Introducing the UXR Insights repository
The UXR Insights repository is the new single source of truth for all user insights discovered by GitLab’s UX researchers and UX/product designers. Instead of reports, we use issues to document key findings from research studies.
You may be wondering why we reverted to issues, given the problems of a couple of years ago. GitLab’s issue functionality has improved immensely since then. There’s now a range of formatting options for issues, and our search functionality includes the ability to search by labels.
We use labels to tag and organize insights. This allows anyone to quickly search and filter through issues to find the insights they need. Unlike in a report, insights are continually added. This means that you’ll receive a dynamic list of results when searching through the repository.
We use epics and GitLab’s related issues functionality to track issues from the same research study. The epic description usually contains our research methodology and any background information about users.
Open issues and epics indicate that the research study is still in progress and the UX researcher and/or UX/product designer is still adding insights to the repository. Closed issues and epics indicate that the research study is finished.
Each insight is supported with evidence, typically in the form of a video clip or statistical data. Unlike the atomic research approach, some lightweight research synthesis takes place before insights are added to the repository (which is why we also call them ‘insights’ rather than ‘nuggets’ or ‘observations’). While every issue within the repository contains a single insight on a particular topic, the insight can relate to multiple users.
For example: We’re conducting some usability testing. Four out of the five users we tested with experienced the same problem. Rather than open four separate issues, we’ll create one issue, but we’ll include four supporting pieces of evidence (four video clips – one for each user) in the single issue.
We’re also experimenting with using the UXR Insights repository for quantitative forms of research, such as surveys. Each survey insight focuses on a key theme/question (for example: mobile usage) and is supported by data derived from the survey results.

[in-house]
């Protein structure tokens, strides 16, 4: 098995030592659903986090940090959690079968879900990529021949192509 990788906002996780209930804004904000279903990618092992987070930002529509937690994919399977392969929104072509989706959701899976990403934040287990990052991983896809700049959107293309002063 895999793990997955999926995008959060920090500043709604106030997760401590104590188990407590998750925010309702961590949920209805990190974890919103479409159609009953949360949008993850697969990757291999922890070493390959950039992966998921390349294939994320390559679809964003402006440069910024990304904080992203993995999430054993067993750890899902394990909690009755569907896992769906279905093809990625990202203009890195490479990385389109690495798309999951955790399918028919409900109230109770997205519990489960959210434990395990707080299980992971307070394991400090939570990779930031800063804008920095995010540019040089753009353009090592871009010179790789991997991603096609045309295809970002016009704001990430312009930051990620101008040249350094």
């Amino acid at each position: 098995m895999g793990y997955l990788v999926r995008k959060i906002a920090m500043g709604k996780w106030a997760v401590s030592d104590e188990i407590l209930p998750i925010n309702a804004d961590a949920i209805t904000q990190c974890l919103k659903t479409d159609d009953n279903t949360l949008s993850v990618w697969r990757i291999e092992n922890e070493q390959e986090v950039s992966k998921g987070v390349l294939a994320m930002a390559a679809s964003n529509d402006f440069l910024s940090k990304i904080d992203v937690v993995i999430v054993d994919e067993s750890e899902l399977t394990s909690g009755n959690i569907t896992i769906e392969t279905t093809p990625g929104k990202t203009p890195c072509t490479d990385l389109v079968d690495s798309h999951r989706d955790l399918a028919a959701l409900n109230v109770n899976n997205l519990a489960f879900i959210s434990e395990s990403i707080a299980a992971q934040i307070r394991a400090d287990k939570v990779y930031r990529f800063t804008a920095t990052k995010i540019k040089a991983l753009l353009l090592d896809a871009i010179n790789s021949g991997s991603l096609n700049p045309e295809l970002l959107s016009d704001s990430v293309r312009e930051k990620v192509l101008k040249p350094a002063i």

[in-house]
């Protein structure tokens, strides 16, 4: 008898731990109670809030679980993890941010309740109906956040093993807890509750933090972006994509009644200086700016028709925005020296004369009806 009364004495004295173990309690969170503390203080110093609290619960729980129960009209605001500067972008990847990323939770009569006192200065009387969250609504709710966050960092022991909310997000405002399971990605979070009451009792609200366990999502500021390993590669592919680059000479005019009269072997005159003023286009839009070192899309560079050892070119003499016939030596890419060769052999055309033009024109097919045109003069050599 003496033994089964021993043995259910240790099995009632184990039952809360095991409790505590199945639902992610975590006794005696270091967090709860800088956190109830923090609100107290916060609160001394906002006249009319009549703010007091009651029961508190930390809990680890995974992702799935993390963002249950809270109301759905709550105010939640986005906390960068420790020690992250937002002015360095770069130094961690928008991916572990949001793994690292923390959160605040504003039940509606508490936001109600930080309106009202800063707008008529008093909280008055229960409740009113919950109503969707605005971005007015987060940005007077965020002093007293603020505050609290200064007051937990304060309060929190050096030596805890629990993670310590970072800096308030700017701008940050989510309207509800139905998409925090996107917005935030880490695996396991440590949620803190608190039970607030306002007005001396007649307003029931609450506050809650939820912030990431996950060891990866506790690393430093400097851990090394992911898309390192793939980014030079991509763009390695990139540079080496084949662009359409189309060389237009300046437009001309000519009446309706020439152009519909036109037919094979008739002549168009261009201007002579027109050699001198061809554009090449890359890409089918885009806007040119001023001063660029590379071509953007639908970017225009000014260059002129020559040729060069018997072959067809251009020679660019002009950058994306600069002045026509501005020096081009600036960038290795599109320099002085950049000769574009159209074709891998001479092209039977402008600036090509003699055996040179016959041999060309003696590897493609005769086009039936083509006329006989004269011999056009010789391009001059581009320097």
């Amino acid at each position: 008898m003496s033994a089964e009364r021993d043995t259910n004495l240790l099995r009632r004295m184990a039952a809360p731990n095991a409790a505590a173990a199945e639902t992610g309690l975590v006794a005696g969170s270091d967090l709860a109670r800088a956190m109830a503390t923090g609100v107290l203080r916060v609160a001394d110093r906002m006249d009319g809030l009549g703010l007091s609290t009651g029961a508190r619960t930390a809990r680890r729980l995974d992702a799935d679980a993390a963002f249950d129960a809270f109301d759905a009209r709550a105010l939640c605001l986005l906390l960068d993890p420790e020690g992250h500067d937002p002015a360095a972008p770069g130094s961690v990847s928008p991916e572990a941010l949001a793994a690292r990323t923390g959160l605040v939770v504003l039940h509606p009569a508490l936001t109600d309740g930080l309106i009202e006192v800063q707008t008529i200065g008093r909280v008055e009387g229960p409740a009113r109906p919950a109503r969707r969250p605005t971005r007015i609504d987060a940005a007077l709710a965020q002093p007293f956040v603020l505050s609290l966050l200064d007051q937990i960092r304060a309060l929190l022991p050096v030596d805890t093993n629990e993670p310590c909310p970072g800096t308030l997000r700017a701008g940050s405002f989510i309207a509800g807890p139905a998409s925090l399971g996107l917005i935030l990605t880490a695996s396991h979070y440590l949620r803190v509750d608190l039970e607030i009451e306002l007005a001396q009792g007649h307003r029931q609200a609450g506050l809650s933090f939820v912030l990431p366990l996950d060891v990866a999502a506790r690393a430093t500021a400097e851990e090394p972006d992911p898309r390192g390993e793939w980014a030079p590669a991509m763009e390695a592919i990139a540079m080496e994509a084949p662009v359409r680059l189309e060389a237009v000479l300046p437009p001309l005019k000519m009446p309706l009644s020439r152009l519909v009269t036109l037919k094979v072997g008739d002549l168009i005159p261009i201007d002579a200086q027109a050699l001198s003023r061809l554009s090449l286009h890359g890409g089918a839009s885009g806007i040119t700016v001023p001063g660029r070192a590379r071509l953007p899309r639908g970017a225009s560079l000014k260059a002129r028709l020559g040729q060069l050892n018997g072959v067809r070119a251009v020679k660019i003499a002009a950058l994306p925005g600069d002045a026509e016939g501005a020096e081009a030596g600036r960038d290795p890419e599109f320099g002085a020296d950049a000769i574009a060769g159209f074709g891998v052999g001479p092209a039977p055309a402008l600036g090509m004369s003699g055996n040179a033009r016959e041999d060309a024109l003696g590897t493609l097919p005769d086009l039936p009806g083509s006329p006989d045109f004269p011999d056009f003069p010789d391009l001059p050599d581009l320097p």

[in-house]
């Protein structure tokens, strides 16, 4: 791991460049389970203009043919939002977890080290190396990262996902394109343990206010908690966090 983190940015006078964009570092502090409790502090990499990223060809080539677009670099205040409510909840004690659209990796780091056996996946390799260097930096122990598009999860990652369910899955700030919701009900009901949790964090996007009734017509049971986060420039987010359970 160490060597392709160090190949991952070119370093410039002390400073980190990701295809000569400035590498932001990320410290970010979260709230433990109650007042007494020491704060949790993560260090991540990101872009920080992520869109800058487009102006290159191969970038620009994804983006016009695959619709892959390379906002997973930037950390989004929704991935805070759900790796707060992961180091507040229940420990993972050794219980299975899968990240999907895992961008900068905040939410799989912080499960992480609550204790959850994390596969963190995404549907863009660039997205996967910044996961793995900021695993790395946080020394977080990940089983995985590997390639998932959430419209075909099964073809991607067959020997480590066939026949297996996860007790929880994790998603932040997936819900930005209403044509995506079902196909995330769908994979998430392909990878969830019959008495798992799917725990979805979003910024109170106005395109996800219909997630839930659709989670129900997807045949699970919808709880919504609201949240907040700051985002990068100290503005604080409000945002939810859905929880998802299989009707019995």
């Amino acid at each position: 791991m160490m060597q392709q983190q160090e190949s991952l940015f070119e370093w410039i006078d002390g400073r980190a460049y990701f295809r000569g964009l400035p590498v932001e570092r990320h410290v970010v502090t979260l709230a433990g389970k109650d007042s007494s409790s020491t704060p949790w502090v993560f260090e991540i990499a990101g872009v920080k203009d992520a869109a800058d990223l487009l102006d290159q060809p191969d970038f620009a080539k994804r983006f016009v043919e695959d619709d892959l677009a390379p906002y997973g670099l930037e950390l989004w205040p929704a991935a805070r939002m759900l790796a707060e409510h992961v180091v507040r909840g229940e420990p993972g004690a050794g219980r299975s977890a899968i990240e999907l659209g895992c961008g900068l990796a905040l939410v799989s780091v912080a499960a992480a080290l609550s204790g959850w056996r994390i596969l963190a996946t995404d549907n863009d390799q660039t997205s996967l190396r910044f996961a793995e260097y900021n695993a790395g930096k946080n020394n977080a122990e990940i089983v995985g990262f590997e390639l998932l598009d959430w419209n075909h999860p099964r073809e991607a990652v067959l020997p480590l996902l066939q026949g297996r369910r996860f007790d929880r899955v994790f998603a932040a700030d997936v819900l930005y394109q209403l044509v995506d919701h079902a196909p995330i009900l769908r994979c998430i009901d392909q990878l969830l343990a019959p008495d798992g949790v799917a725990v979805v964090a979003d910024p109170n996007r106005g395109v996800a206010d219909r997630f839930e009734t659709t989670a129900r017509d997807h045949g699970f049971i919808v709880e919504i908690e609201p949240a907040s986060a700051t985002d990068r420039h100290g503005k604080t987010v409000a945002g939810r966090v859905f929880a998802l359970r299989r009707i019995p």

Challenges and what the future holds
Our biggest challenge was transferring all our research reports into the UXR Insights repository. The team has collected a lot of data over the years, so it was a mammoth task. We never envisioned moving our research to an insights repository when we originally wrote and formatted our reports. Retrospectively adding insights means we’ve had to make some compromises; we haven’t always been able to use the insight structure that we want to use going forward.
A second challenge is training new and existing members of the UX department how to use the insights repository. We believe everyone can contribute. The UX Research team are not gatekeepers to research. We want everyone to be able to conduct research effectively and to be able to accurately add their findings to the insights repository. As a starting point, we’ve added templates to the repository that guide users through the process of adding insights.
We decided to keep our insights separate from the GitLab CE and EE projects, which is where our Product and UX/Product Design teams typically work. Not all of our insights are necessarily actionable right away – sometimes more evidence is required (especially with the gems we unintentionally discover during our studies). We needed a place where we could store and share these insights, while continuing to discuss and research them. The UXR Insights repository is within the GitLab.org group, meaning that product managers who create issue boards at a group level to manage their workflow can simply add an insight to their board when they are ready to act on it. Or they can cross-link to the insight in a supporting issue or epic.
This is our first iteration of the UXR Insights repository. We expect improvements will be required along the way, and the UX team is planning to review how the repository is working after 90 days. However, early signs indicate that (unsurprisingly) no UX researchers are missing writing reports!
Cover image by chuttersnap on Unsplash
“UX research manager Sarah O'Donnell shares how her team built a UX Research Insights repository in @gitlab” – Sarah O'Donnell